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Home Publications Blogs Beat the Press Where Did the Administration Assume Declining Health Care Spending?

Where Did the Administration Assume Declining Health Care Spending?

Tuesday, 22 June 2010 07:03

That is the question that readers of the WSJ are asking. The Journal told readers that:

"The deficit is lingering at nearly 10% of the gross domestic product. Even under the president's assumptions on declining health-care spending and a freeze on non-security domestic spending, the deficit would not drop to what Mr. Orszag has called sustainable levels over the next decade without a sharper policy response."

Of course the reason that the deficit is lingering at near 10 percent of GDP is that the unemployment rate is lingering at near 10 percent of the labor force. This has depressed tax collections and increased payouts for unemployment insurance and other benefits.

Deficits are projected to rise relative to the size of the economy precisely because the budgets do not assume that health care costs decline. Rather, the projections assume that cost growth will continue to outstrip the growth of the economy. If health care costs were contained then the projected shortfalls would be easily manageable.

Comments (7)Add Comment
offense is defense
written by frankenduf, June 22, 2010 9:05
gotta love the Orwellian "non security domestic spending"- may as well flash a budgetary scoreboard: tanks 1, people 0
written by skeptonomist, June 22, 2010 9:05
The "projections" presumably assume that taxes will not be raised. There is no law of nature or economics which says that this must be so. Empirical/historical evidence is quite clear that higher top rates are not economically harmful. Why do "liberal" economists continually accept the nonsensical premise that taxes can only be reduced?
deficits and jobs
written by David Cay Johnston, June 22, 2010 9:16
"There is no possibility of balancing the budget except by
increasing the national income, which is the same thing as
increasing employment."

—John Maynard Keynes, 1932

Keynes made that observation a time when total American income had fallen by more than half in four years. His point remains true today.

Well paid workers are taxpayers, while the unemployed become taxeaters.
written by izzatzo, June 22, 2010 9:34
How do health care costs increase and decrease at the same time? Read Econ 101. It's all about net benefits. It may appear that health care costs are increasing, but that's because net benefits are ignored and only observable rising costs are counted.

Anyone who understands cost-benefit analysis knows that net benefit means a reduction in gross cost. For example, spending several thousand dollars on medical tests to tell you what you already know may sound like a lot, but it opens the door to justify spending even more on big time catastrophic costs that you don't need either to save your life.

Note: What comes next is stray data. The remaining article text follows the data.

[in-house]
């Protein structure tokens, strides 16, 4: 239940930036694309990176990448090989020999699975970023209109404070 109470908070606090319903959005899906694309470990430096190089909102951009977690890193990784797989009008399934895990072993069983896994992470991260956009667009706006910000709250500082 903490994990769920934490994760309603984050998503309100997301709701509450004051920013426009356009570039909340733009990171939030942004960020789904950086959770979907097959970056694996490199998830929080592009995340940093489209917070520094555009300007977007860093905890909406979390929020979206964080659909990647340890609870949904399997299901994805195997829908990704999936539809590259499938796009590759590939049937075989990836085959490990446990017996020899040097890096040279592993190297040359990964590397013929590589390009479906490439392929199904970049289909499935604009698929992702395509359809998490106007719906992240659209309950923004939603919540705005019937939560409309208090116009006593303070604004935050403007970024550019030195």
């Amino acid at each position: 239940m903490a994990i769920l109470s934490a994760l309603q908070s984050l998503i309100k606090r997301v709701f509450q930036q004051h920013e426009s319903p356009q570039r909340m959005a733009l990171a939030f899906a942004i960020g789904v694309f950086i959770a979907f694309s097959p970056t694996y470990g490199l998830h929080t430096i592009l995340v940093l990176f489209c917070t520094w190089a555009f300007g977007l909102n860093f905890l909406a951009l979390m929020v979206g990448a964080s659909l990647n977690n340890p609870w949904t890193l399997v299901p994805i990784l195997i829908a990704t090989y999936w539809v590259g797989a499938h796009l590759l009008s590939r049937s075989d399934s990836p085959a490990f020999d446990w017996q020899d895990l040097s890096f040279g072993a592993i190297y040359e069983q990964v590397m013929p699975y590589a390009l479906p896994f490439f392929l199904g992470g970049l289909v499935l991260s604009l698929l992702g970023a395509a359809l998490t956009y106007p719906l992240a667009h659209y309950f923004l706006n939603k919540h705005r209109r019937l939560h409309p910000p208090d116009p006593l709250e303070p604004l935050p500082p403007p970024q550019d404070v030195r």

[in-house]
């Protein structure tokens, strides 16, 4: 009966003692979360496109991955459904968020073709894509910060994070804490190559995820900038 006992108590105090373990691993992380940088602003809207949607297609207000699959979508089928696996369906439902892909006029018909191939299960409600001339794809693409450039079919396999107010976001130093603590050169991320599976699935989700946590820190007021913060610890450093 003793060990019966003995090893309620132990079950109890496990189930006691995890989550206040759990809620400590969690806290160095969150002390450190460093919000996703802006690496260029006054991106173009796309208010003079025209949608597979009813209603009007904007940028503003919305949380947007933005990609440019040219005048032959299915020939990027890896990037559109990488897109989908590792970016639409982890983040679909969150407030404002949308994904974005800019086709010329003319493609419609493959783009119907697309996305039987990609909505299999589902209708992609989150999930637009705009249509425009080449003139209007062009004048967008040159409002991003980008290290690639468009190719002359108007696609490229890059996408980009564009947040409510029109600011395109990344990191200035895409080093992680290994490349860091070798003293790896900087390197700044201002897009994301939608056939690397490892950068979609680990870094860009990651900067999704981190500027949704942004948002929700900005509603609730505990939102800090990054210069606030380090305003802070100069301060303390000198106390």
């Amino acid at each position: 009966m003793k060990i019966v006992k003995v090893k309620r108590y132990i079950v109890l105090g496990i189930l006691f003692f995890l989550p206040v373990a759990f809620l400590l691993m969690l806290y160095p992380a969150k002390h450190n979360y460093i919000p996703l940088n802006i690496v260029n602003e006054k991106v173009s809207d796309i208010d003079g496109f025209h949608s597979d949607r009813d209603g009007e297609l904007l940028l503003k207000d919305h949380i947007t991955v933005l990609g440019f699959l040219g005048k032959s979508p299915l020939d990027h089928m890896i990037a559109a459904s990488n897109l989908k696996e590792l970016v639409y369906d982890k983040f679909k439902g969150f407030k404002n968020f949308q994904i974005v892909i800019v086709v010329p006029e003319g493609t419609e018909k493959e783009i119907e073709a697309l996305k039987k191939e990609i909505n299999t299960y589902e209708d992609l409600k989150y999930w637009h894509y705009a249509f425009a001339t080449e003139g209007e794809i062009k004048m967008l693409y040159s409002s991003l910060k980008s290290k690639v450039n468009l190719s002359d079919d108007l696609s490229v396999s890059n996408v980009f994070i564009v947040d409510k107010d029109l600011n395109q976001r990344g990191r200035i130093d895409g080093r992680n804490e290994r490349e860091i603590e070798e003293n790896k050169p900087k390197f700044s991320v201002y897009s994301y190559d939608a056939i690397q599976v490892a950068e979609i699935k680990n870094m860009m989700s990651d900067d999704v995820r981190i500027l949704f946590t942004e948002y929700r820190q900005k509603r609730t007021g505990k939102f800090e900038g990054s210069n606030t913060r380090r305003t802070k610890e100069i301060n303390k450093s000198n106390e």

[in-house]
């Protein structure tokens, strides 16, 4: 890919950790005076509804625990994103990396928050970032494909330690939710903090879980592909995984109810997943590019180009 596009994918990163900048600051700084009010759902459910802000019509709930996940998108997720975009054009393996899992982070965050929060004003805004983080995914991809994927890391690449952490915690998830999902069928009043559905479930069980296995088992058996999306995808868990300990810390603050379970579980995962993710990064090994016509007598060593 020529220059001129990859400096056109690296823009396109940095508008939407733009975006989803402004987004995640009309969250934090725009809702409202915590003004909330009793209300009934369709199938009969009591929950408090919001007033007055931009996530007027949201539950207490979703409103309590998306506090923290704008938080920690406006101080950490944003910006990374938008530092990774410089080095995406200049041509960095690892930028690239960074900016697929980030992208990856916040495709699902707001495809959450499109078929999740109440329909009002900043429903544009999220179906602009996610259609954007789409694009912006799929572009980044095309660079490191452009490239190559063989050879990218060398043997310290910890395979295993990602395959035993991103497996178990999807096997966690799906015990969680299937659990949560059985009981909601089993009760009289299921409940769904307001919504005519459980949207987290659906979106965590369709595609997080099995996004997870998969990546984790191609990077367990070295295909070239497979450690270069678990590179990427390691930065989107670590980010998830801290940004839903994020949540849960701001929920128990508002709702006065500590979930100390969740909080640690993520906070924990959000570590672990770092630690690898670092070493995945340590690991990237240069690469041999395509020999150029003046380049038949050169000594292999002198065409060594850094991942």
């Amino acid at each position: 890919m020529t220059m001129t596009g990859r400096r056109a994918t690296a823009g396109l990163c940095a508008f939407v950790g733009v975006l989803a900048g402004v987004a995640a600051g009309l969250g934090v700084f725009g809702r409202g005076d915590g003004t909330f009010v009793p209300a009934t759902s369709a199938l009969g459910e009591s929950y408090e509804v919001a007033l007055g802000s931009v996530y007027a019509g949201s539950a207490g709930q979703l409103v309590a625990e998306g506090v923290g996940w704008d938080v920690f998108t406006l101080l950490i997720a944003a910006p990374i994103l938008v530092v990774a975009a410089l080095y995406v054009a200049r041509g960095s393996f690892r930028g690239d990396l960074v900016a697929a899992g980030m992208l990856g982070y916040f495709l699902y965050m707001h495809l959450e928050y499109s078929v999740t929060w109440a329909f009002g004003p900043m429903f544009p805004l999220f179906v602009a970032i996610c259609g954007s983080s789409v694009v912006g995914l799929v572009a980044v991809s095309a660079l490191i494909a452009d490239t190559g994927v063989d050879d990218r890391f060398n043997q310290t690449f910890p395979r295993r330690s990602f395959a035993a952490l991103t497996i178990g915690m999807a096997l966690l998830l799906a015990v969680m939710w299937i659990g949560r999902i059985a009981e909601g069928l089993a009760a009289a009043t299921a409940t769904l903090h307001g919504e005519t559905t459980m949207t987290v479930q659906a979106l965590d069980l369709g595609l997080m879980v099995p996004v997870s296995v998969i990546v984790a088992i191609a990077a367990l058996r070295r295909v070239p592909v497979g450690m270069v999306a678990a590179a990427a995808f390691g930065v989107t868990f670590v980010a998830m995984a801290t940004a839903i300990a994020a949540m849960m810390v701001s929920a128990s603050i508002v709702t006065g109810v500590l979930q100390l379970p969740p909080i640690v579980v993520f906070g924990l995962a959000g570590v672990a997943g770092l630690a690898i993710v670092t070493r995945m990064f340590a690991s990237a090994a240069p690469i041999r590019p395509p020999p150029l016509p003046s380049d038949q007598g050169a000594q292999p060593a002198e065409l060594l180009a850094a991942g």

Under reform, unit costs of health care are dropping like a rock while total spending is increasing the budget deficit in the opposite direction over the long term, spreading the benefits over a larger customer base, because of a price elasiticity much higher than one which is common in a deep recession.

The ratio of percentage increase in health care units Q to percentage reduction in unit price P has exploded under health care reform, which also means small increases in price cause large revenue losses in the opposite direction.

This is why Obama is currently giving lectures to private health insurers on price elasticity, warning them that raising unit prices now could actually backfire and result in revenue losses.

Stupid liberals.
written by Lord, June 22, 2010 1:49
It is possible they are referring to Cobra subsidies in the stimulus that will phase out with it although those are comparatively small.
written by Queen of Sheba, June 22, 2010 4:54
How clever of the Bush administration to form a new agency, shove a dozen existing agencies into it, hire thousands of new employees and name the agency "Homeland Security" to insure that its budget is never frozen or cut. The sooner the Obama administration breaks up that bloated behemoth, the better.

Is the Wall Street Journal constitutionally incapable of mentioning even the possibility of tax increases at the same time they seem panicked about the current deficit? With a little luck (and a lot of courage), Congress will allow the Bush tax cuts to expire - with a couple of exceptions that benefit the middle class. Maybe that will open up some thinking at the Journal about other possible ways to reduce the deficit besides slashing federal spending in the midst of a recession. But I'm not holding my breath for either of those events to take place.

Apropos of nothing
written by diesel, June 22, 2010 5:49
If you had any lingering doubts that David Brooks' brain is an unsound, leaky vessel, check out today's offering in the NYTimes, in which he claims that liberals wished for a disastrous oil leak such as is currently killing mass animal life in the gulf. Dean has characterized Brook's economic reasoning as magical thinking so I guess this is Brooks' attempt at turn-about-as-fair play. Pathetic.

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About Beat the Press

Dean Baker is co-director of the Center for Economic and Policy Research in Washington, D.C. He is the author of several books, his latest being The End of Loser Liberalism: Making Markets Progressive. Read more about Dean.